Yancey first describes the colorblindness model. Its proponents claim (or imply) that, “to end racism, we have to ignore racial reality. Advocates of colorblindness contend that efforts to alleviate our economic racial divide only elevate the importance of race, which in turn only reinforces the negative power of race in our society” (29–30). Yancey notes that politically conservative Christians often baptize this secular view because they believe the individual is (largely) responsible for his or her own flourishing in society. The strengths of this model are twofold: its laudable goal (for individuals to stop being racist) would certainly improve our society, and it helps minorities avoid looking for racism where it does not exist (32–33). Yet Yancey finds marked weakness in this model. Advocates of this view are, at best, naïve about their own ability to deal with the historical effects of racism. Further, this model can also lead to distortions that actually perpetuate racism. Also, and more subtly, Yancey sees the possibility for an incipient avoidance of racial equality in this model (34–36). Finally, a certain doctrine of sin, which errantly tends to locate the causes of racial disunity exclusively in the individual, underlies this view (39).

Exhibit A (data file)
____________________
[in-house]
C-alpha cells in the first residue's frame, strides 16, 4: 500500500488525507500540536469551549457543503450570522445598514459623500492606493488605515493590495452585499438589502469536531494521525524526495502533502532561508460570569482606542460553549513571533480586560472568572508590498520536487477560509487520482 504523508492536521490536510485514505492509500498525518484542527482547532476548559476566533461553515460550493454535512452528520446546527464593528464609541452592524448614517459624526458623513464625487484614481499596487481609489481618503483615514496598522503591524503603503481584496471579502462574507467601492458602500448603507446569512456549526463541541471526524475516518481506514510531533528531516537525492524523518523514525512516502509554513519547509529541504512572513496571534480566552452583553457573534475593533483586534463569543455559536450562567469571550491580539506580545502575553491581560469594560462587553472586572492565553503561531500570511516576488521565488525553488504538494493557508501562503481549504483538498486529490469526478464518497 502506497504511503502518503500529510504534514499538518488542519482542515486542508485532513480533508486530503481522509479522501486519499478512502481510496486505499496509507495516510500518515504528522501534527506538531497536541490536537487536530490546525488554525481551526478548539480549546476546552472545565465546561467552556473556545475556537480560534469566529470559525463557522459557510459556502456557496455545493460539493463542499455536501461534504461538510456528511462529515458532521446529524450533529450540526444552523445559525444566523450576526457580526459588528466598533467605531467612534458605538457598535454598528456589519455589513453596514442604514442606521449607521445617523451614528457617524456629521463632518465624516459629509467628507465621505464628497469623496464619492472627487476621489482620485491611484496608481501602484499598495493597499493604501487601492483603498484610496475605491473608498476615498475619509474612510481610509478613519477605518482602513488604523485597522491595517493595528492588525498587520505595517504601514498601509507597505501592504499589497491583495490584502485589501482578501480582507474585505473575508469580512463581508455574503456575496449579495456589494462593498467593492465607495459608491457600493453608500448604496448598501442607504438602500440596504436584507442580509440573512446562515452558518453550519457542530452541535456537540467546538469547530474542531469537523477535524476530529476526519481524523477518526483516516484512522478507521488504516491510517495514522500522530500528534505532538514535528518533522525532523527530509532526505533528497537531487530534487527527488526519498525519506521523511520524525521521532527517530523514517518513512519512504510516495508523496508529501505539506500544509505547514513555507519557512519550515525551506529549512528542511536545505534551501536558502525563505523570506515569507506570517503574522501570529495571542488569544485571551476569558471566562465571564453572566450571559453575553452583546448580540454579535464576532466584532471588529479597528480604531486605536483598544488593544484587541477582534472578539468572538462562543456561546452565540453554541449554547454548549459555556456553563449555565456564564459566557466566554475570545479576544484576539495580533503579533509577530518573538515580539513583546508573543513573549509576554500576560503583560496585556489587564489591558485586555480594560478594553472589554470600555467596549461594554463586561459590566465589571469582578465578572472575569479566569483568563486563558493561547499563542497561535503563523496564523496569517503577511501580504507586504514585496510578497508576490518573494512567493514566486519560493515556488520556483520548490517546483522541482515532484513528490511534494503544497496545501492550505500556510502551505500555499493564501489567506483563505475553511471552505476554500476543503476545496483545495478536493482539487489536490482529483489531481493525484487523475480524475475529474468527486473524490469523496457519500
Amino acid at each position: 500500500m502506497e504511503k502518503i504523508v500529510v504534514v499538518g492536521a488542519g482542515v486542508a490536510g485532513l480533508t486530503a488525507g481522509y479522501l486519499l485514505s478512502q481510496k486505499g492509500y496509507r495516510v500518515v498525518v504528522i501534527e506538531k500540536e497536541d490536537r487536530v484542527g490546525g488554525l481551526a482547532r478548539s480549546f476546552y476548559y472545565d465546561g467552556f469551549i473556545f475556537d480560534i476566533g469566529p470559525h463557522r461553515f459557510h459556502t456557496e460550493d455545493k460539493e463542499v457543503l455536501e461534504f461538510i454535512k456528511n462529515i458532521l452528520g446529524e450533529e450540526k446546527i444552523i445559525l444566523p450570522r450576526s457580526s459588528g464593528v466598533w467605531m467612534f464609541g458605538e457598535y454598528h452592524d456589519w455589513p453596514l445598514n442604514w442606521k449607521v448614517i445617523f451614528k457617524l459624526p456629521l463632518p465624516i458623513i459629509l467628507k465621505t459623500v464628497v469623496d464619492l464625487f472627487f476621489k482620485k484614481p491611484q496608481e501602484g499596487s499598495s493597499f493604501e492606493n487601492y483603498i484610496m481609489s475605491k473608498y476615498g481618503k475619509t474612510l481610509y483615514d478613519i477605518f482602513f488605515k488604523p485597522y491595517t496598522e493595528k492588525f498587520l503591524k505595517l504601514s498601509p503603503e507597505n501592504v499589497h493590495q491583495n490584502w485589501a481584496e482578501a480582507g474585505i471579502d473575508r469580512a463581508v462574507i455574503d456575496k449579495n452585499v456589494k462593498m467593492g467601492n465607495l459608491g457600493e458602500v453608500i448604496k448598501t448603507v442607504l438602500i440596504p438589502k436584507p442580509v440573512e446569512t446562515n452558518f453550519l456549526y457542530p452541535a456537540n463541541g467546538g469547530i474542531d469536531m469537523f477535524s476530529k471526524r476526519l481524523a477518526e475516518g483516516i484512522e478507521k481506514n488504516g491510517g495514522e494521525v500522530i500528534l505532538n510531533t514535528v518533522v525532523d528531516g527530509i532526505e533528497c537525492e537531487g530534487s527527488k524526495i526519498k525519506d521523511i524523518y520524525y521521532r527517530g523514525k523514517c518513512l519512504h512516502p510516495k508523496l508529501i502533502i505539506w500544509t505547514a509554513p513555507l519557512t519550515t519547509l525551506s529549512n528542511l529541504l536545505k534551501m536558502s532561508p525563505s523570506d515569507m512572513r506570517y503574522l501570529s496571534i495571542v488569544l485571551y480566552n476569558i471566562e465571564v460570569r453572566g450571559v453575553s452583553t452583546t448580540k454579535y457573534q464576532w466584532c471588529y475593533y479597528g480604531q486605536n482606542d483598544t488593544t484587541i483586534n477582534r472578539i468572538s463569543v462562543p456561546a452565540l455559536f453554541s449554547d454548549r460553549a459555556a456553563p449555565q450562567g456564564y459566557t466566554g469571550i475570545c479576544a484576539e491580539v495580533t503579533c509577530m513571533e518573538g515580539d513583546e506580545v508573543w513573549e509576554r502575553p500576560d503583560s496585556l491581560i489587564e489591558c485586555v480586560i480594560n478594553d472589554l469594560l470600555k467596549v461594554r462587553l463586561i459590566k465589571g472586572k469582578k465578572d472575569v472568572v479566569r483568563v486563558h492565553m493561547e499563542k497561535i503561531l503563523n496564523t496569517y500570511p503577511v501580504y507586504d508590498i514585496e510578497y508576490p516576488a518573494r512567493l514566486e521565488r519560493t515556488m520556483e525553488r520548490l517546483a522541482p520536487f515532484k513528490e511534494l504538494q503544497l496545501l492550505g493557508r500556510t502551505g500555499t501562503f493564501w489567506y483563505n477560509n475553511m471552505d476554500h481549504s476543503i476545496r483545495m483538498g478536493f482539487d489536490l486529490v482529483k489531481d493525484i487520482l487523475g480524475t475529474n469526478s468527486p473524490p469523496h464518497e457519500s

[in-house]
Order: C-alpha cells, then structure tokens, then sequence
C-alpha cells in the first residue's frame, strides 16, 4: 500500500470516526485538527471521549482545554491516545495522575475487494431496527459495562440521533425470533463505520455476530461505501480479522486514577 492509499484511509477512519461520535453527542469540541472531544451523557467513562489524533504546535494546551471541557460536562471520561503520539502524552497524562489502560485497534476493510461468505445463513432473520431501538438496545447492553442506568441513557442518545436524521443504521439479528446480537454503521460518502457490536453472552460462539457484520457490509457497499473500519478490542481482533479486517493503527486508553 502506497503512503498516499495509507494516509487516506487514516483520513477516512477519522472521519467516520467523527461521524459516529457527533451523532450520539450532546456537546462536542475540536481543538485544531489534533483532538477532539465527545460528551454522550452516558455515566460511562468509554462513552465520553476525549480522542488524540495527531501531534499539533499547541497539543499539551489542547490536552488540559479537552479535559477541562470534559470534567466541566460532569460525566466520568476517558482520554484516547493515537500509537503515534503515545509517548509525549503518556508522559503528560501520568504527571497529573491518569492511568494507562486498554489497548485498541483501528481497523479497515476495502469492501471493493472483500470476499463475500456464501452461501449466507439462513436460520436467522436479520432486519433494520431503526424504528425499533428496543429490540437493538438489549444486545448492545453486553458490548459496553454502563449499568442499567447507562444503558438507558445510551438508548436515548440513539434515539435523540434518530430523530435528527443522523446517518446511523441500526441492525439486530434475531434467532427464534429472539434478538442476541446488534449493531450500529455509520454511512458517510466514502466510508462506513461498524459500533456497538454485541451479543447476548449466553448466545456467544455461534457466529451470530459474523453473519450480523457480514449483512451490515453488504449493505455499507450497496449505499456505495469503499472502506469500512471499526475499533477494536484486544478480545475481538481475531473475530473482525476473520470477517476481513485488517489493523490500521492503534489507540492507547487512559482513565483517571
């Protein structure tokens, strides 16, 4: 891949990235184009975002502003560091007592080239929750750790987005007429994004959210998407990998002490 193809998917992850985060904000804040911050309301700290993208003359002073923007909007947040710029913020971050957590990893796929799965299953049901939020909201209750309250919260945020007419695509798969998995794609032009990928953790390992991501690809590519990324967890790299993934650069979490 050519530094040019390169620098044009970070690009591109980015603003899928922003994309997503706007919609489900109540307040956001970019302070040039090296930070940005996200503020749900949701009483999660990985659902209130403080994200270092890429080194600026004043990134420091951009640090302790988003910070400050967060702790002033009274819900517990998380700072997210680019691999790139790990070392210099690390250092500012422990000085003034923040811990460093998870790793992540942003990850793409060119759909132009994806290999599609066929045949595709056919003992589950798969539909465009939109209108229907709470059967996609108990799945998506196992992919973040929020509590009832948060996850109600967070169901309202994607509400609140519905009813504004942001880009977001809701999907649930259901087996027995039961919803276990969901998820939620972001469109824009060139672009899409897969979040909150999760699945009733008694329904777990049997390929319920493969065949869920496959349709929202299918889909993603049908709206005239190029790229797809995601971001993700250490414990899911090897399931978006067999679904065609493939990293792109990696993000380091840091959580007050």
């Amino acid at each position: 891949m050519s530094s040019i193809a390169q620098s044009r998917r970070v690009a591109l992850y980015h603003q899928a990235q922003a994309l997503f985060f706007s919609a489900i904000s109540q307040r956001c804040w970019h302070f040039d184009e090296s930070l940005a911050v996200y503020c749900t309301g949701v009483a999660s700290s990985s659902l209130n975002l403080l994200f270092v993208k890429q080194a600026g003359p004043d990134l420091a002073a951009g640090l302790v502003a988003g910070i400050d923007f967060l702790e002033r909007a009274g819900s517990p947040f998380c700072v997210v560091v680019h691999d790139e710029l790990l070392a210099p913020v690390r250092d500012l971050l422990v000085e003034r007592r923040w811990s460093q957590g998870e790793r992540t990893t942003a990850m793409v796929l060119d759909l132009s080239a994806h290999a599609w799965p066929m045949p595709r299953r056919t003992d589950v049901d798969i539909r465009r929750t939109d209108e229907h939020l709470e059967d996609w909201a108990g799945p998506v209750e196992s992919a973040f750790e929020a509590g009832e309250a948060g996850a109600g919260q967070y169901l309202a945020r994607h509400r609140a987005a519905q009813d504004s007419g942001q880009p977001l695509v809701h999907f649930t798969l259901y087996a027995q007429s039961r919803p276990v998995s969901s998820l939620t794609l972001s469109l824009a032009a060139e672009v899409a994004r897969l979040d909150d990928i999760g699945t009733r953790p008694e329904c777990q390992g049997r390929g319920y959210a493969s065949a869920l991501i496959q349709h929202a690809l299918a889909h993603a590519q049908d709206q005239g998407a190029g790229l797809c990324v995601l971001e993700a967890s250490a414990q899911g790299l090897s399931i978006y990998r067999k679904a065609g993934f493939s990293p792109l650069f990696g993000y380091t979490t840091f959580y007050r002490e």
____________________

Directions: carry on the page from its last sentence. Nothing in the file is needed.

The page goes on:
Second, the Anglo-conformity model overlaps with the colorblindness model in that its proponents assume “that minorities’ lack of success cannot be blamed on contemporary racism.” That is, “If racial groups can obtain relative economic equality, then conflict between them will lessen or even disappear” (41). In other words, in this view non-Anglo persons should seek the sort of upward economic and social mobility that many whites have. Racial problems are class (economic) issues. Once the class-economic problems are alleviated, usually through government-sponsored programs, the race problems will likewise be alleviated. Positively, this model acknowledges economic realities and it looks for minorities to take the lead in solving the ills of their families and neighborhoods (45–46). However, the model has several weaknesses: it puts too much emphasis on economic solutions, devalues minority cultures by making such a big deal out of Anglo culture, and finds itself so tied to a certain view of capitalism that any alternate economic proposals find no place in the discussion. Even though many Christians have adopted this view, Yancey argues that it comes up short of the humble nature of Christianity, which eschews rather than gobbles up power (51).